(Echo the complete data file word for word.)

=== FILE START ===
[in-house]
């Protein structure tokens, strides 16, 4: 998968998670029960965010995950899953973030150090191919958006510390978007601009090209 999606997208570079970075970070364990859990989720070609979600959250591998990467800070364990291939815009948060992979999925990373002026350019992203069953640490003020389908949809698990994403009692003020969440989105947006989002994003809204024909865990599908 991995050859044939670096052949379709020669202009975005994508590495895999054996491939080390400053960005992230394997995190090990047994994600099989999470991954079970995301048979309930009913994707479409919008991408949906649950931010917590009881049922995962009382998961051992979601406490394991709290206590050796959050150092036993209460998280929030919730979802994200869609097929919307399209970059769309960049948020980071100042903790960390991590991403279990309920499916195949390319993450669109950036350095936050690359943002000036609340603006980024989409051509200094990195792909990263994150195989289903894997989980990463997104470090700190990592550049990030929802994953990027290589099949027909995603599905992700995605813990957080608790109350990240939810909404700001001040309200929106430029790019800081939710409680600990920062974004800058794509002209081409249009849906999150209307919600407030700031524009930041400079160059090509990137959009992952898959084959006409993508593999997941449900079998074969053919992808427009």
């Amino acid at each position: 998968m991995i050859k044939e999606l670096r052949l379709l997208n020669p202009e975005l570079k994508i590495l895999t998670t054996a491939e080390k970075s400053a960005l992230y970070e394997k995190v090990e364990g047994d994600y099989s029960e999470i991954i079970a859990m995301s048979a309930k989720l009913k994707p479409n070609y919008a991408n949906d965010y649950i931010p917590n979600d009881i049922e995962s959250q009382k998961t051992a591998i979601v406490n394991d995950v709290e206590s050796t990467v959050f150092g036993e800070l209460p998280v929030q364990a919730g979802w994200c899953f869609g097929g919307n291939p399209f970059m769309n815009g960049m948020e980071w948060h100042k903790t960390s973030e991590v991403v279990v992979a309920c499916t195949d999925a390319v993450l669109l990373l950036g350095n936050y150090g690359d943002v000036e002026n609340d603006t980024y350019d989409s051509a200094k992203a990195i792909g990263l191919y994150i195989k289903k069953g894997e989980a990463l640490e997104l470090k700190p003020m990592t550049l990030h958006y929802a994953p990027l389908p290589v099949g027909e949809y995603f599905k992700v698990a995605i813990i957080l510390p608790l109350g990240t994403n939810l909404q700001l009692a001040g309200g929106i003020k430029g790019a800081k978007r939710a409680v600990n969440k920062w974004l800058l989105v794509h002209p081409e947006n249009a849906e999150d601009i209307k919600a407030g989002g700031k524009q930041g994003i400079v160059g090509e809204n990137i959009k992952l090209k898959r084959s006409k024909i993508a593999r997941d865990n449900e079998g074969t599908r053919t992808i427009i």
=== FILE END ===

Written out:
[in-house]
């Protein structure tokens, strides 16, 4: 998968998670029960965010995950899953973030150090191919958006510390978007601009090209 999606997208570079970075970070364990859990989720070609979600959250591998990467800070364990291939815009948060992979999925990373002026350019992203069953640490003020389908949809698990994403009692003020969440989105947006989002994003809204024909865990599908 991995050859044939670096052949379709020669202009975005994508590495895999054996491939080390400053960005992230394997995190090990047994994600099989999470991954079970995301048979309930009913994707479409919008991408949906649950931010917590009881049922995962009382998961051992979601406490394991709290206590050796959050150092036993209460998280929030919730979802994200869609097929919307399209970059769309960049948020980071100042903790960390991590991403279990309920499916195949390319993450669109950036350095936050690359943002000036609340603006980024989409051509200094990195792909990263994150195989289903894997989980990463997104470090700190990592550049990030929802994953990027290589099949027909995603599905992700995605813990957080608790109350990240939810909404700001001040309200929106430029790019800081939710409680600990920062974004800058794509002209081409249009849906999150209307919600407030700031524009930041400079160059090509990137959009992952898959084959006409993508593999997941449900079998074969053919992808427009």
């Amino acid at each position: 998968m991995i050859k044939e999606l670096r052949l379709l997208n020669p202009e975005l570079k994508i590495l895999t998670t054996a491939e080390k970075s400053a960005l992230y970070e394997k995190v090990e364990g047994d994600y099989s029960e999470i991954i079970a859990m995301s048979a309930k989720l009913k994707p479409n070609y919008a991408n949906d965010y649950i931010p917590n979600d009881i049922e995962s959250q009382k998961t051992a591998i979601v406490n394991d995950v709290e206590s050796t990467v959050f150092g036993e800070l209460p998280v929030q364990a919730g979802w994200c899953f869609g097929g919307n291939p399209f970059m769309n815009g960049m948020e980071w948060h100042k903790t960390s973030e991590v991403v279990v992979a309920c499916t195949d999925a390319v993450l669109l990373l950036g350095n936050y150090g690359d943002v000036e002026n609340d603006t980024y350019d989409s051509a200094k992203a990195i792909g990263l191919y994150i195989k289903k069953g894997e989980a990463l640490e997104l470090k700190p003020m990592t550049l990030h958006y929802a994953p990027l389908p290589v099949g027909e949809y995603f599905k992700v698990a995605i813990i957080l510390p608790l109350g990240t994403n939810l909404q700001l009692a001040g309200g929106i003020k430029g790019a800081k978007r939710a409680v600990n969440k920062w974004l800058l989105v794509h002209p081409e947006n249009a849906e999150d601009i209307k919600a407030g989002g700031k524009q930041g994003i400079v160059g090509e809204n990137i959009k992952l090209k898959r084959s006409k024909i993508a593999r997941d865990n449900e079998g074969t599908r053919t992808i427009i």